The answer is neither A nor B! (Obviously not C)


Both are vague statements that will leave your client dazed and confused. 

Uncertain man looking around

You’d need something more specific like ‘the roof is finished’ or ‘the floor is done’.

Sound familiar? 

Yup, those are statements from the milestone list that we’ve mentioned earlier!

Milestones are an easy and effective way to keep your project sponsor and other stakeholders updated about your project progress whenever they ask for it.

But it’s not just for the stakeholders.

By tracking the project’s milestones, a manager can also have a clearer overview of a project’s status.

5. Builds motivation

Chances are you’ve played video games at some point in time. 

(Probably a little excessively ever since quarantine began, but we’re not judging)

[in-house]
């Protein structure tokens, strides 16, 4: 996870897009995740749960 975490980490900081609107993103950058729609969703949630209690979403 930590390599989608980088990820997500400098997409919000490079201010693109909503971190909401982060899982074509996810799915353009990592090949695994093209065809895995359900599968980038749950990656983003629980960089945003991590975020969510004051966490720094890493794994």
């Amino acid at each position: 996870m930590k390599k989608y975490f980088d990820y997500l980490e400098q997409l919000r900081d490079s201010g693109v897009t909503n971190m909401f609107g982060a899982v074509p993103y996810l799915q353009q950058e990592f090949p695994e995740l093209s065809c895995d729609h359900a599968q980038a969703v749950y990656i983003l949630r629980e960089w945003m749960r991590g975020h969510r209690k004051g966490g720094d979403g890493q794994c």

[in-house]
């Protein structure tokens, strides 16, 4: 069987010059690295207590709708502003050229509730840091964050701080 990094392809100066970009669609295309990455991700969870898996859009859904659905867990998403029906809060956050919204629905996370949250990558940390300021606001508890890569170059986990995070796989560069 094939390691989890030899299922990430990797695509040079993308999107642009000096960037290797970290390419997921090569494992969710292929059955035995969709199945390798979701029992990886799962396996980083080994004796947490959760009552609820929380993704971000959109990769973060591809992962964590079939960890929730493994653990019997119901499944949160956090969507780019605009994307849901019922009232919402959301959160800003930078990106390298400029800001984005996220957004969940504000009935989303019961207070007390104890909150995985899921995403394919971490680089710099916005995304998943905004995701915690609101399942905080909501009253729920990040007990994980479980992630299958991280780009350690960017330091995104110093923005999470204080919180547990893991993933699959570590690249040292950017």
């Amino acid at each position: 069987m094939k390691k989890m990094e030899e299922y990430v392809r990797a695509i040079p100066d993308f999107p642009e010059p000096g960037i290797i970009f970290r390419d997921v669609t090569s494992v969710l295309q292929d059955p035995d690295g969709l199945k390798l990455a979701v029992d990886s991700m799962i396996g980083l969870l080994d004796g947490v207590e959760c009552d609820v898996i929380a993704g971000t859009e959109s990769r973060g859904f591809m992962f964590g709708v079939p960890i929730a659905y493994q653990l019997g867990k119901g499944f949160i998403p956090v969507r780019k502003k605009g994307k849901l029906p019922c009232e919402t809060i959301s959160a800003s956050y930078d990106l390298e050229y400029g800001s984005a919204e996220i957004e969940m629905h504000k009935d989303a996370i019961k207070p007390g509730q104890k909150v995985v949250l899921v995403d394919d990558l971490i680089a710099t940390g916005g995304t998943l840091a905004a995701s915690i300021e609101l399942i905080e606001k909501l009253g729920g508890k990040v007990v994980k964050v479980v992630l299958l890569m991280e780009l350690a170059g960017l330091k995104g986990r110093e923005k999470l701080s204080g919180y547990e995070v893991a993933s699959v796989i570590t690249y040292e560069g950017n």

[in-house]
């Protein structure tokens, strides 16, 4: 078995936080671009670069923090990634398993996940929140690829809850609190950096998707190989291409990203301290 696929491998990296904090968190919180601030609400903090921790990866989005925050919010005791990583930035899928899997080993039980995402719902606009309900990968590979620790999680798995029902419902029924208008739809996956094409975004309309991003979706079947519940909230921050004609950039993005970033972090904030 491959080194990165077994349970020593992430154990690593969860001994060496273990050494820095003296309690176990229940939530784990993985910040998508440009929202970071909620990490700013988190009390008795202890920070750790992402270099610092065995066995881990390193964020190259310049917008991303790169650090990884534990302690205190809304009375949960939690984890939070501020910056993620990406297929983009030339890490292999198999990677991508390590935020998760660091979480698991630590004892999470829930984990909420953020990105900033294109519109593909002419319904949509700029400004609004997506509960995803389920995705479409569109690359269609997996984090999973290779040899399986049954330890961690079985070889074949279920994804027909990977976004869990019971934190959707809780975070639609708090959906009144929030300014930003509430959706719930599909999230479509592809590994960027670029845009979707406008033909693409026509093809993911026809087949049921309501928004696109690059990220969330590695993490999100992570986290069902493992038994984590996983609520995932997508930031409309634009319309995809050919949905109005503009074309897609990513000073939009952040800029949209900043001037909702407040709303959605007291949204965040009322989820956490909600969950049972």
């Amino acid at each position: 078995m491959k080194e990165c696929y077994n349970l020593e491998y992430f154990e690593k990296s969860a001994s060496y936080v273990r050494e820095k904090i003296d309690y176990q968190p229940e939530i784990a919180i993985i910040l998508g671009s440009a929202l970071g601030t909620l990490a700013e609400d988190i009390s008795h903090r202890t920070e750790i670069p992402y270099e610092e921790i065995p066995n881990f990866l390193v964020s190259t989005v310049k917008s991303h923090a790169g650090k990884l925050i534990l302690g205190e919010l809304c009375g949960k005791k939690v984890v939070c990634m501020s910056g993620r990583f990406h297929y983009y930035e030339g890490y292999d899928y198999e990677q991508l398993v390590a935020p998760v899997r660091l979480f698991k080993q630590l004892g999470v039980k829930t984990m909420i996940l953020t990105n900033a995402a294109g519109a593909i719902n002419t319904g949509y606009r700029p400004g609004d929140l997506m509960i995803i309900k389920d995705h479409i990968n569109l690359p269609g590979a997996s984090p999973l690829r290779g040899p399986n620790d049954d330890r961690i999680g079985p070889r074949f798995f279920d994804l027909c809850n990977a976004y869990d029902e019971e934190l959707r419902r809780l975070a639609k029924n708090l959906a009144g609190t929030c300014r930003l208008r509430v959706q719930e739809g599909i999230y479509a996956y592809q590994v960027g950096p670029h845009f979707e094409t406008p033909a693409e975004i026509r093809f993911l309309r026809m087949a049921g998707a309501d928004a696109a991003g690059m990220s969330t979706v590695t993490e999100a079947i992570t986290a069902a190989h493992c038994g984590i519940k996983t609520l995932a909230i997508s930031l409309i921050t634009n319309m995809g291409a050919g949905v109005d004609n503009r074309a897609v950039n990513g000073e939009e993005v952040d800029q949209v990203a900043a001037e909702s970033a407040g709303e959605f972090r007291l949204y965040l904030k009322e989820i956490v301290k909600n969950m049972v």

Remember the feeling you get after the completion of a mission?

Pretty exciting and thrilling, right?

Similarly, hitting key goals and completed milestones also gives your team a feeling of completion and accomplishment. Now, when you set milestones for major tasks and events, your team members are engaged and motivated throughout the project.

How To Implement Milestones In Your Project

Let me guess…you now want to start milestone planning for your project immediately.

Wait, not so fast.

In order to use them effectively, your project needs to have a clear structure. Try to avoid something like this:

Homer Simpson looking at map

Here’s a step-by-step guide on how to structure your project properly to implement the project milestones:

Step 1: Create a project goal

First things first; you can’t work on a project without a goal.

It will be like building a house without having any idea what it’s supposed to look like.

(Maybe you might end up creating some architectural marvel, but it’s not very likely.)

So, sit down with your team and stakeholders and identify the main goal of the project. 

This will keep your project team focused on the project scope.

However, creating a goal is pretty simple.